The White House is hopeful that Narendra Modi in his second term as prime minister with a strong mandate will have a freer hand to pursue some of the tough economic reforms that will help create a more business-friendly environment, a senior official has said.
His comments came as the US media on Friday reported that India could soon become the next target of President Donald Trump's aggressive policy, including launching the so-called Section 301 investigation against India.
"There's concern that recent restrictions adopted by the Indian government on e-commerce and data localisation have negatively impacted US companies and the overall investment climate," a senior White House official told PTI on condition of anonymity.
"The United States is hopeful that, with the election over, Prime Minister Modi will have a freer hand to pursue some of the tough economic reforms that will help create a more business-friendly environment and encourage new foreign investment," the official said.
While no structured bilateral meeting has been planned yet, Modi and Trump would have a tri-lateral summit with the Japanese Prime Minister Shinzo Abe.
Trump, who looks at every bilateral relationship from the prism of economy, has for about a year now publicly expressed his displeasure over the status of India-US economic relationship in particular the alleged high tariffs by India.
In the past several months, he has called India a "tariff king" and threatened to impose reciprocal tariffs on Indian products as well.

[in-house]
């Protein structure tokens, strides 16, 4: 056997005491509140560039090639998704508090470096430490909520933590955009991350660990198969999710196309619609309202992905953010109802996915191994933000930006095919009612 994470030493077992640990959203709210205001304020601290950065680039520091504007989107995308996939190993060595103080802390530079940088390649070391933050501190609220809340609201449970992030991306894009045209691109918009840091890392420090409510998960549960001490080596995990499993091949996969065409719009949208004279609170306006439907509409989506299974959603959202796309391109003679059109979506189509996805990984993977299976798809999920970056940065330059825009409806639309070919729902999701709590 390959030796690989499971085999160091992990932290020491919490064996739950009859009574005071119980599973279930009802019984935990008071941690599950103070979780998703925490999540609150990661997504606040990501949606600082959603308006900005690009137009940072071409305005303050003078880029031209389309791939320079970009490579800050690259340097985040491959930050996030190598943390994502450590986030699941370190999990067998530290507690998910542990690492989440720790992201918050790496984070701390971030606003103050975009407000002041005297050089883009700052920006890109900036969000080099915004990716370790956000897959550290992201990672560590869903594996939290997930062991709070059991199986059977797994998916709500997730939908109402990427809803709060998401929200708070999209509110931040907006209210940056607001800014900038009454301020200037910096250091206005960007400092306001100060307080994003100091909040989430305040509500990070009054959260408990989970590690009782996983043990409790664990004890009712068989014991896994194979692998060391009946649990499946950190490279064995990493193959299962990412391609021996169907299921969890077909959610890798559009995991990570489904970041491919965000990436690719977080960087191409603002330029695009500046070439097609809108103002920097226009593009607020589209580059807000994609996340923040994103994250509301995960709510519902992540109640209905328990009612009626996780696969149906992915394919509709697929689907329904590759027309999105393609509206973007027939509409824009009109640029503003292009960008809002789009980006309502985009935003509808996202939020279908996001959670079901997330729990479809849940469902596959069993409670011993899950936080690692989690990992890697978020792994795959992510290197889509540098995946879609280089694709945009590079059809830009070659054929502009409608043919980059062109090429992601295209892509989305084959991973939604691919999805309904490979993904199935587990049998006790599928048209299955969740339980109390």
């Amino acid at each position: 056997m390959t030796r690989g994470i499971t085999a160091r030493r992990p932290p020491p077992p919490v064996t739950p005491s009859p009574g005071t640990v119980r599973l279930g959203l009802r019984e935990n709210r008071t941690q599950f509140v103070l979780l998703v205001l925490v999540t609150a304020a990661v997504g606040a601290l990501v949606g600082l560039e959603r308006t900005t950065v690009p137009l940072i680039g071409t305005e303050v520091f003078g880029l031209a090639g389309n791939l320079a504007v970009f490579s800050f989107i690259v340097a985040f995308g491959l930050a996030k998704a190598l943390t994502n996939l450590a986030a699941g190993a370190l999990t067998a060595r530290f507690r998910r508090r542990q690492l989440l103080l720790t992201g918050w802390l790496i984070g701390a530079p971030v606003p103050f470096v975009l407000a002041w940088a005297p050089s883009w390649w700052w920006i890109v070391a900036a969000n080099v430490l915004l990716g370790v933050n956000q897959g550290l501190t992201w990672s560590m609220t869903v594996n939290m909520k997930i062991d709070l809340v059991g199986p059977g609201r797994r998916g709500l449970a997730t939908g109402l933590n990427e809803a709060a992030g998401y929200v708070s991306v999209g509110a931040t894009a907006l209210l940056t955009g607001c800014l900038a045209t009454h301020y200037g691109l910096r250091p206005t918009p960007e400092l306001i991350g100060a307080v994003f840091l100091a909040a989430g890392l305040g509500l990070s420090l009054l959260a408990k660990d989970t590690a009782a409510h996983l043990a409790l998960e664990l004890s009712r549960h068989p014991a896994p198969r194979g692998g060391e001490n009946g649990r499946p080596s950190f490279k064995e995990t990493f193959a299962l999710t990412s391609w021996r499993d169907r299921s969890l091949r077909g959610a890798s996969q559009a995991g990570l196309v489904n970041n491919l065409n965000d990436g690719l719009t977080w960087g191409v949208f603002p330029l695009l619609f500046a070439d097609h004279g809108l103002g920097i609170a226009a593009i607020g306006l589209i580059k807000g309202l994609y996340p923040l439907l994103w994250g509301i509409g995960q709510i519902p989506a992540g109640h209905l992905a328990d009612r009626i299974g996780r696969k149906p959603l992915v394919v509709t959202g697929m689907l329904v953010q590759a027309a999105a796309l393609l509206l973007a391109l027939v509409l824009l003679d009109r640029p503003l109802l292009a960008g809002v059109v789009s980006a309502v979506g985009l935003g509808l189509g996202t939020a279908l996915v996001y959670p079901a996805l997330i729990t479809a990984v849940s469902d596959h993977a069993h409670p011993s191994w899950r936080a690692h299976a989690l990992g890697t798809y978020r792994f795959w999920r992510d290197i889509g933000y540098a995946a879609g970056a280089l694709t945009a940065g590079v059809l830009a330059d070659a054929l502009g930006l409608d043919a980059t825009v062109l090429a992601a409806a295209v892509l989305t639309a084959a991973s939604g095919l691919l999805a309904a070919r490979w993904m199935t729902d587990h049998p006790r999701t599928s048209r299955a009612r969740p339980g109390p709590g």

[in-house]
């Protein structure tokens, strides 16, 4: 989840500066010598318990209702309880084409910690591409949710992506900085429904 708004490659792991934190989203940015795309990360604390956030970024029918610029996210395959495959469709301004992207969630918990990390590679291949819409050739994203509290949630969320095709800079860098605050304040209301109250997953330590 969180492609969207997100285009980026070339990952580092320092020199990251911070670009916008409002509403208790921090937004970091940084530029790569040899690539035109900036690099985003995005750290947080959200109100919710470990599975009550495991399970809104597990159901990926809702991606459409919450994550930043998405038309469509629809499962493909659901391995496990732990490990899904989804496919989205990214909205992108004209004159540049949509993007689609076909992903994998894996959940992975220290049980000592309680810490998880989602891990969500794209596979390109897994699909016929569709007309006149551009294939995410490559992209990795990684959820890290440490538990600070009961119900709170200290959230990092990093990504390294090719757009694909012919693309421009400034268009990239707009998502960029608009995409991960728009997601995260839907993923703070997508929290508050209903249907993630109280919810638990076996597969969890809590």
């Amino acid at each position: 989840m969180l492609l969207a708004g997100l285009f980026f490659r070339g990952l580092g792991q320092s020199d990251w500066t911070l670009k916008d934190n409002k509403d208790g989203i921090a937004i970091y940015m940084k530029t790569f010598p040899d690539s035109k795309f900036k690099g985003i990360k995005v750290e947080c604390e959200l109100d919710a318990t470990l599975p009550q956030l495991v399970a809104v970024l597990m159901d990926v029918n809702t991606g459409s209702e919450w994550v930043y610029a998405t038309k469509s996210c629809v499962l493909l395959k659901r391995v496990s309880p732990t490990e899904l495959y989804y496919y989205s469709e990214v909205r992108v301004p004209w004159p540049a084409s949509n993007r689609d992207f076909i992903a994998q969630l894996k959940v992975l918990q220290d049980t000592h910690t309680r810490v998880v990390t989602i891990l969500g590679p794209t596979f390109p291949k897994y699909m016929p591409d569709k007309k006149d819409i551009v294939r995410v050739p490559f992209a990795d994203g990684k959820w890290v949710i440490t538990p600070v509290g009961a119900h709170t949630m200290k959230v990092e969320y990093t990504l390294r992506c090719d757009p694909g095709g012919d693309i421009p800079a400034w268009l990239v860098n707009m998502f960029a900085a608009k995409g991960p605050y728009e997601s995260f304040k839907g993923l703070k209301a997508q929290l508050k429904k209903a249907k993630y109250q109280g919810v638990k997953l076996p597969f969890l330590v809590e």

Immediately after Modi was sworn in for second term, President Trump informed the US Congress of his decision to terminated India's designation as a beneficiary developing nation under the key GSP trade programme after determining that it has not assured the US that it will provide "equitable and reasonable access to its markets."
The Generalised System of Preference (GSP) is the largest and oldest US trade preference programme and is designed to promote economic development by allowing duty-free entry for thousands of products from designated beneficiary countries.
Under Section 301 of the Trade Act of 1974, the administration can take action, including tariffs, to counter another nation's policies that restrict US commerce.
Trump has invoked that previously little-used provision to impose or threaten tariffs on virtually all goods imported from China, the report said.
A senior State Department official identified trade as a reason for the bilateral tension.
"India remains one of the least open major economies in the world. The Trump administration is committed to ensuring free and fair and reciprocal trade. We have prioritised working with the government of India to ensure that US companies have a level playing field, the official told a group of reporters last week.
"The persistent market access issues," the official explained.
"Now the task is how do we look ahead? How do we work under the second Modi Administration to identify a path forward?" the official said.
According to the senior State Department Official, who spoke on condition of anonymity, the Trump administration believes that there is enormous potential to grow India-US trade relationship and to help stimulate the jobs that Modi is committed to bringing to an overwhelmingly young Indian population.